Notable Coast Guard veteran and artist Marshall W. Perrow painted this dramatic representation of the rescue of the sailing vessel GALE RUNNER’s crew. This image depicts the heroic airmanship displayed by the pilots of CGNR 6589 as they maneuvered around “The Needles” south of La Push. (1)
On 12 February 1997, four Coast Guard helicopters from two different Air Stations collaborated to conduct an unimaginable rescue operation involving two civilians and four Coast Guardsmen. (2)(3) This exhibit is devoted to the world of Coast Guard aviation and the courageous acts of the aircrews on 12 February.
11 February 1997
In the afternoon on 11 February, the oncoming duty aircrews arrived at Air Station Port Angeles and met for a briefing. Here, the crews learned that a night training flight would be conducted that evening to practice boat hoists and rescue swimmer work. (3)
On this day, the oncoming flight crew included CDR Paul Langlois and CDR Raymond Miller, the unit’s Executive Officer (XO) and Operations Officer (OPS) respectively. While these officers did not usually stand duty, they were fully-qualified and highly experienced in their craft. (3)
The night’s training mission was conducted on HH-65A 6589 which had just recently returned to the Air Station from upgrade work in Elizabeth City, NC. Part of the aircraft improvements included cockpit lighting modifications that allowed the pilots to dim the instrumentation to accommodate their highly light-sensitive night vision goggles (NVGs). (3)
Night vision goggles provide excellent sensing in darkness, but give the user a very limited field of view with poor peripheral vision and depth perception. On top of this, the entire field of view is a greenish hue. (3)
The night’s training objectives changed when the helicopter encountered poor visibility. The flight’s rescue swimmer was dropped off at the Air Station and then 6589 took off again for an hour of practice using the NVGs. CDR Langlois was less familiar using NVGs, but was greatly assisted by CDR Miller’s expertise in their use. (3)
12 February 1997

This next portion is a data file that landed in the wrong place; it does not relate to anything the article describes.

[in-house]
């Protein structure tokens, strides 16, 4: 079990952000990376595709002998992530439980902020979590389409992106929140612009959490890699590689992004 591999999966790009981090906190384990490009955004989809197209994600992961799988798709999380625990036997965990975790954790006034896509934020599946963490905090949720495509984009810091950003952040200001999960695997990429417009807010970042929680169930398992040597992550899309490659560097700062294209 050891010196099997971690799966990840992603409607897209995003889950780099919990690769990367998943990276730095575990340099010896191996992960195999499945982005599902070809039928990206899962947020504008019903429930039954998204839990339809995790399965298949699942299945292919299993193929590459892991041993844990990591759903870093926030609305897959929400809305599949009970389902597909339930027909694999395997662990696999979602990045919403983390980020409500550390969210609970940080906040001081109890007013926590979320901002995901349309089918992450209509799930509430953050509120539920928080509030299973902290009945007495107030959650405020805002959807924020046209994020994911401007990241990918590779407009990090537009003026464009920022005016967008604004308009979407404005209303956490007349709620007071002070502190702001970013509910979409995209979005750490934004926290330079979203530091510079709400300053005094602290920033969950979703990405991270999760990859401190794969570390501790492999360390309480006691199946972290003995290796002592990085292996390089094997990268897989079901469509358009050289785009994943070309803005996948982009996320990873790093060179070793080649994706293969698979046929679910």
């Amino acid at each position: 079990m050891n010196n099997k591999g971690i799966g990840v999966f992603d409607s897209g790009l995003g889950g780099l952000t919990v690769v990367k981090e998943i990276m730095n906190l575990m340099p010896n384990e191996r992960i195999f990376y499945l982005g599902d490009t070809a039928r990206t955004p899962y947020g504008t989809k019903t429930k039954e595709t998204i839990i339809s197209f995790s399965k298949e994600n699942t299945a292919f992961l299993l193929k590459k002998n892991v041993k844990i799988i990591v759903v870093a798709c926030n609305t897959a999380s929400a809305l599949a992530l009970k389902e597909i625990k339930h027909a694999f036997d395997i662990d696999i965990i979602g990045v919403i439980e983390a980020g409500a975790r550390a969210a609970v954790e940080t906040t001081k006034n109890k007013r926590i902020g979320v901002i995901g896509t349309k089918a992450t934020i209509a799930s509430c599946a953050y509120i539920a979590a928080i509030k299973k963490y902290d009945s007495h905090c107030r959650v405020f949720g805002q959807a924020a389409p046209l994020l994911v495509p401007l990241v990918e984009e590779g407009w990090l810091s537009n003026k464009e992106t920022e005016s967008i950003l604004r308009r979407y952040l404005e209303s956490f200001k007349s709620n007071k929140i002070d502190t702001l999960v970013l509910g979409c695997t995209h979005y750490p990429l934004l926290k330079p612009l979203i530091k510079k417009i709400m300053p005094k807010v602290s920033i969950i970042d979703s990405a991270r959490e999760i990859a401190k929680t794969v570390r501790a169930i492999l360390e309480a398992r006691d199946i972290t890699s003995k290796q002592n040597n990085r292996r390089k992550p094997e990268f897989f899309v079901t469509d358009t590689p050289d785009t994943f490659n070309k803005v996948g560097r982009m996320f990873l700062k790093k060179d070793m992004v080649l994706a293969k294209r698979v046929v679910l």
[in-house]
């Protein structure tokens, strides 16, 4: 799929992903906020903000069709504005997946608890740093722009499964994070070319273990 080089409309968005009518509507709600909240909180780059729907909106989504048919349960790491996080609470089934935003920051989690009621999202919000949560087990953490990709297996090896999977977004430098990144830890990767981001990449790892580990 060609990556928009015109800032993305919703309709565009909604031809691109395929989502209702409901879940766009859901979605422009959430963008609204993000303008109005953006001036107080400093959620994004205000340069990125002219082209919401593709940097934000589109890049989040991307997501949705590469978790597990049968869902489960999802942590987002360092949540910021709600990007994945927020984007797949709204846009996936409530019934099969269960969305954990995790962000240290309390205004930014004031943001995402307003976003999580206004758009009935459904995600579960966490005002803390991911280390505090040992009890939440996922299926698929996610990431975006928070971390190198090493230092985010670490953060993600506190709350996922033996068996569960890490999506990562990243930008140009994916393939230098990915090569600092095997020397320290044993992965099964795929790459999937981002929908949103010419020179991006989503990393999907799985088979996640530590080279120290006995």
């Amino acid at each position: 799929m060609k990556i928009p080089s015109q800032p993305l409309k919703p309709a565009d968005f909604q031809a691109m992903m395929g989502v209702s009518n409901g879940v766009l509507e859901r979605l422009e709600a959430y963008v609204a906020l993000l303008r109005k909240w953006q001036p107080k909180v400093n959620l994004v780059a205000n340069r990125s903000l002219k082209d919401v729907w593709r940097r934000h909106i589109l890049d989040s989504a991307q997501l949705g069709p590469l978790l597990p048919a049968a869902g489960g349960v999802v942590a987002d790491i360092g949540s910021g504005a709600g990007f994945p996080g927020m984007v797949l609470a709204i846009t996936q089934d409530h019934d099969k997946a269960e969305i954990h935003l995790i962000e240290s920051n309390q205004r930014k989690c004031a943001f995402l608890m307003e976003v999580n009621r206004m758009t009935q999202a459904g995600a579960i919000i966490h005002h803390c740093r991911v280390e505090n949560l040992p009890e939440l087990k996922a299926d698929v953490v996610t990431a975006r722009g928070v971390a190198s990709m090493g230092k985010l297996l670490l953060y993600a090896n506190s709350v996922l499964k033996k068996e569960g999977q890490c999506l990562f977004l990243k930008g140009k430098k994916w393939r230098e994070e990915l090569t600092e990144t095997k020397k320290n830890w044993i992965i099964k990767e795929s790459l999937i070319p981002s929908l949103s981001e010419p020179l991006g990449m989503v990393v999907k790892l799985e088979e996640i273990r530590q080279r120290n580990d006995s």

As Group Port Angeles and Station Quillayute River handled the initial details of the GALE RUNNER case, the 6589 crew was readied to launch and assist. When they briefed for the flight, CDR Langlois opted to have NVG-expert CDR Miller fly in the helicopter’s left seat (as co-pilot) while he flew as the pilot-in-command in the right seat. CDR Miller would use NVGs and assist CDR Langlois with situational awareness. After takeoff, CDR Miller used the transit time to acclimate to the visual distortions of his NVGs. (3)
After turning south past Tatoosh Island, the crew encountered stiff 60 knot gusts of wind and discussed the search plan. Should they pursue the sailboat or the motor lifeboat that was missing? Though they didn’t know it at the time, when they took off in Port Angeles, three of the four crewmen on CG 44363 were already dead. (3)
On-Scene: James Island
Arriving on scene near James Island, the aircrew began searching for CG 44363 with CDR Langlois still flying and CDR Miller still using NVGs to maintain awareness of the cliffs and rock features in the area. After a few minutes the Officer in Charge of Station Quillayute River called 6589 and directed them to shift their search south for the sailing vessel GALE RUNNER. (2)(3)
Soon after diverting, 6589 observed a dim light in the vicinity of The Needles, south of La Push and arrived in the vicinity of the GALE RUNNER. Because of the vessel’s position among the rock spires, the pilots of 6589 needed to fly among the towering Needles- some as tall as 190 feet- to make an approach for hoisting off the GALE RUNNER. CDR Langlois controlled the helicopter’s descent and CDR Miller controlled its heading to ensure it avoided the rocks and stayed pointed into the wind. (3)
After several approaches, the 6589 attempted a basket hoist of the survivors using a trail line to guide the device down to the vessel. Because of the high winds, the trail line deployment was eventually abandoned in favor of a basket-only delivery. (3)
Throughout the hoist attempts, 6589 had to back itself into position and ended up dangerously close to a rock pinnacle directly behind it and extended high up into the night sky. Though CDR Langlois temporarily suffered vertigo, CDR Miller helped him maintain control of the aircraft and avoid the towering rock. (3)